Wrestling as a religious transformative experience. That’s something a both a rabbi and an Anthropologist can work with!

Returning to this week’s Torah portion, we learn that Jacob wrestles with an angel and comes away from the experience a changed person. At the conclusion of the fight, Jacob is given the blessing of a new name – Israel which is actually a play on the Hebrew word ‘to struggle’ – sarita in Biblical Hebrew. The struggle was so significant that it defined not just Jacob, but all of his descendants who would  be called the Children of Israel, not the Children of Jacob.

But what was so unique about this struggle?

The Rashbam (Rabbi Samuel Ben Meir who lived in 12th Century France) has a fascinating understanding of Jacob’s struggle with the angel. He connects this story to the previous chapter in which God commanded Jacob to return to the land of Canaan and to meet his brother Esau, the very same brother who once tried to kill him. The Rashbam claims that Jacob was in fact running away from this meeting, thus disobeying the word of God, which is why an angel had to stop him from running away.  The story of Jacob’s wrestling with an angel therefore is really a story about confronting your fears.

Throughout his life Jacob runs away from conflict. Whether it is with his father, his brother or his father-in-law, Laban, Jacob always prefers to fudge the truth, or simply run away, rather confront his problems. That is what Jacob was trying to do again, until he met the angel. By wrestling with him, the angel prevented Jacob from running away, and also did something more significant: He taught Jacob that he was capable of being in conflict, of addressing the things that scared him and that doing this would change him in to a different person.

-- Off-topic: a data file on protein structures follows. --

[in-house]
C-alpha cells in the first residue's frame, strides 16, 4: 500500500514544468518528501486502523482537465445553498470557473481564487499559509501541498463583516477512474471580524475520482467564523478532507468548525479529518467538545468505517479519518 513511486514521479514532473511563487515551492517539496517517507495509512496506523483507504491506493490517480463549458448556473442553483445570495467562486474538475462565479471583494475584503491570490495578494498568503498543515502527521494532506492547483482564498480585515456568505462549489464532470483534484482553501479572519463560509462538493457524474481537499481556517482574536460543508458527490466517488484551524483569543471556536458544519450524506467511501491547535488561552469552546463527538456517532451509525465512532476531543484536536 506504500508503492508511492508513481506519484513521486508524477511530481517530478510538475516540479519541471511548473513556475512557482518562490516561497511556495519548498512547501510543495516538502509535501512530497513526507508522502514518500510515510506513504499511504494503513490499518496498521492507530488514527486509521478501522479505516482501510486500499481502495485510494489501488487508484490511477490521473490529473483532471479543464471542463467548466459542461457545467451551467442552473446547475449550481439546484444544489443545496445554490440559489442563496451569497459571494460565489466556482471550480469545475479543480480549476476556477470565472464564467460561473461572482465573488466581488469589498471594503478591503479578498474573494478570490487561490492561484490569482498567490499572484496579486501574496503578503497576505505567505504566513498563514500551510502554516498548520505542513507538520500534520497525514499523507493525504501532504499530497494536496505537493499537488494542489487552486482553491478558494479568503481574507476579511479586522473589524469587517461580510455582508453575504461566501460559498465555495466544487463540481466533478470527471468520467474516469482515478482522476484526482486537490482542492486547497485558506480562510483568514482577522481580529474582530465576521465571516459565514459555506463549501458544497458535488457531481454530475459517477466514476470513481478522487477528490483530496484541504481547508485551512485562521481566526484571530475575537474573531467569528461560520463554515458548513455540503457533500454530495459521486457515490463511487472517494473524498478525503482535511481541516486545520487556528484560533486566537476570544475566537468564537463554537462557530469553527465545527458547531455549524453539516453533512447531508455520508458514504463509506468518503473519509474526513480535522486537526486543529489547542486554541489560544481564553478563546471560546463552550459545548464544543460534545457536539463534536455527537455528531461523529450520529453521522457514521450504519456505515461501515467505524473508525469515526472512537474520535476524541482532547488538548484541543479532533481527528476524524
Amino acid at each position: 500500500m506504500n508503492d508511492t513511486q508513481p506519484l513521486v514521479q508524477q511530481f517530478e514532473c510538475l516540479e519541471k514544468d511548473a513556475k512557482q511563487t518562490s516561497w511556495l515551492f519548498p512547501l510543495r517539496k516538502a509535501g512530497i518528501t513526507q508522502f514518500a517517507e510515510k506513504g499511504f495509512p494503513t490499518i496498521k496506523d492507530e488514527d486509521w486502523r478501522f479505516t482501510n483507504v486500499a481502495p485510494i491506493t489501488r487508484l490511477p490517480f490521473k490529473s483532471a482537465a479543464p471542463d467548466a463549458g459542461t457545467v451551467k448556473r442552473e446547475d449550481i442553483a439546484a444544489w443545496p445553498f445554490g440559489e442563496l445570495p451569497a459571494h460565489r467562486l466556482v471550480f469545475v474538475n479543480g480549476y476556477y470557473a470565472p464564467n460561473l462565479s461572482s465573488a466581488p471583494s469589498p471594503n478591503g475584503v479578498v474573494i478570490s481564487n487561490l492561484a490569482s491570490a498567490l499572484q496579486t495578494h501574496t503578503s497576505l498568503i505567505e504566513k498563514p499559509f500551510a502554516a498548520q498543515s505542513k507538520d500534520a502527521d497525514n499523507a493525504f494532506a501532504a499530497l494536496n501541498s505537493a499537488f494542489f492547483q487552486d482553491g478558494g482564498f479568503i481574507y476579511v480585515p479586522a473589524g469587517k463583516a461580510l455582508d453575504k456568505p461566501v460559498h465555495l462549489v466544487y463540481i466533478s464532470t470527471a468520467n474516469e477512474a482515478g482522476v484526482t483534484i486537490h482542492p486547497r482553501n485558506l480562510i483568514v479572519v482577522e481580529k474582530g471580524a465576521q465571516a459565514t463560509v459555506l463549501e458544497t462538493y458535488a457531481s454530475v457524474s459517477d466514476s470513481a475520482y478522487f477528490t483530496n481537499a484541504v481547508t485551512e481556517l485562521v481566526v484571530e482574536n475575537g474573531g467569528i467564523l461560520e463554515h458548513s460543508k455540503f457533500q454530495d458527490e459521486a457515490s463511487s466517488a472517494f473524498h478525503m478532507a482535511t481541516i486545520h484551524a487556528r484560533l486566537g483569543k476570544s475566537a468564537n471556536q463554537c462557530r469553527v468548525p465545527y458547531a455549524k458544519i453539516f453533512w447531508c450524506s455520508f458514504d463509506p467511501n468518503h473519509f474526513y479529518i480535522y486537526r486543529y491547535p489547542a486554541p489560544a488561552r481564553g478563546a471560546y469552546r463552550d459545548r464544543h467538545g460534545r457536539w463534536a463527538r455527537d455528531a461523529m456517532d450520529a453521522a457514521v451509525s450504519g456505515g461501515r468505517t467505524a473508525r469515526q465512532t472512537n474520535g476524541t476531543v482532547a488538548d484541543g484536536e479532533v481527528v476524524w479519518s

Why does it take a fight for Jacob to go through this transformation? I think that the Laamb wrestling has given me an insight in to the answer. In a wrestling match you are all alone. You must rely on your own strength and courage to prevail. It is fitting that in most cultures traditional wrestling was done while naked. Even the Laamb wrestlers must leave their spiritual guides when they enter the wrestling ring alone. Wrestlers represent people at their most vulnerable and true selves.

In fighting the angel, Jacob was forced to stopped running away not just from God and his brother, but also from himself. He was forced to confront himself. Only by confronting his own fears and coming to terms with himself was Jacob able to become Israel.

About the Author
Ariel Fisher is an Orthodox rabbi who is currently spending the year in Dakar, Senegal with his wife, an anthropologist as his wife conducts field research for her PhD. They have two boys with them as well. Before moving to Senegal, Ariel worked as the OU-JLIC Rabbi at Princeton University for four years. He studied for his semicha in Israel, has a BA from the University of Pennsylvania in Urban Studies and plans on making Aliyah with his wife and children from Senegal at the end of the year.